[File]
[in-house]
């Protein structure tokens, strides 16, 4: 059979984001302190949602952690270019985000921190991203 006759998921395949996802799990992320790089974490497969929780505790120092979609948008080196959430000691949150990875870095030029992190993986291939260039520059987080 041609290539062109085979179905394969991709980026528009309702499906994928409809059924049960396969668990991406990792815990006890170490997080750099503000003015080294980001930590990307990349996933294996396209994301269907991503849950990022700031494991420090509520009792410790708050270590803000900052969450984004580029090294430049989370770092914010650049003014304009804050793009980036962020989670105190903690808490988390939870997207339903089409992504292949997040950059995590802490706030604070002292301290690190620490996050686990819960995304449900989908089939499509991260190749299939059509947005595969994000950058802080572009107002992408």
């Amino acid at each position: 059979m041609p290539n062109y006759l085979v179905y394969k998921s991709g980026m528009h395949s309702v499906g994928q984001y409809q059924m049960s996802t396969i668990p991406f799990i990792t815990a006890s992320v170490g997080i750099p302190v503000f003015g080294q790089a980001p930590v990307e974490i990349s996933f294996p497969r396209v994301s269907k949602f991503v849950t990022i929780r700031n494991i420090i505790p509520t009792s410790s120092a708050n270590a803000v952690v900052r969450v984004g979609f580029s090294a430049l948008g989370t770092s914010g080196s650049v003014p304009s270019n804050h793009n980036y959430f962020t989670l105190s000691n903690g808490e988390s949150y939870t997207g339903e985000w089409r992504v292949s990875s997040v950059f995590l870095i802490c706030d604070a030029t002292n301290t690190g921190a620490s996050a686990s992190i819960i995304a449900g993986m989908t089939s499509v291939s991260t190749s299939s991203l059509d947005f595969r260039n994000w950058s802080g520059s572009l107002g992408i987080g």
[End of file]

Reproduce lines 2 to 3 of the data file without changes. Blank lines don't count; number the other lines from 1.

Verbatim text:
């Protein structure tokens, strides 16, 4: 059979984001302190949602952690270019985000921190991203 006759998921395949996802799990992320790089974490497969929780505790120092979609948008080196959430000691949150990875870095030029992190993986291939260039520059987080 041609290539062109085979179905394969991709980026528009309702499906994928409809059924049960396969668990991406990792815990006890170490997080750099503000003015080294980001930590990307990349996933294996396209994301269907991503849950990022700031494991420090509520009792410790708050270590803000900052969450984004580029090294430049989370770092914010650049003014304009804050793009980036962020989670105190903690808490988390939870997207339903089409992504292949997040950059995590802490706030604070002292301290690190620490996050686990819960995304449900989908089939499509991260190749299939059509947005595969994000950058802080572009107002992408």
């Amino acid at each position: 059979m041609p290539n062109y006759l085979v179905y394969k998921s991709g980026m528009h395949s309702v499906g994928q984001y409809q059924m049960s996802t396969i668990p991406f799990i990792t815990a006890s992320v170490g997080i750099p302190v503000f003015g080294q790089a980001p930590v990307e974490i990349s996933f294996p497969r396209v994301s269907k949602f991503v849950t990022i929780r700031n494991i420090i505790p509520t009792s410790s120092a708050n270590a803000v952690v900052r969450v984004g979609f580029s090294a430049l948008g989370t770092s914010g080196s650049v003014p304009s270019n804050h793009n980036y959430f962020t989670l105190s000691n903690g808490e988390s949150y939870t997207g339903e985000w089409r992504v292949s990875s997040v950059f995590l870095i802490c706030d604070a030029t002292n301290t690190g921190a620490s996050a686990s992190i819960i995304a449900g993986m989908t089939s499509v291939s991260t190749s299939s991203l059509d947005f595969r260039n994000w950058s802080g520059s572009l107002g992408i987080g």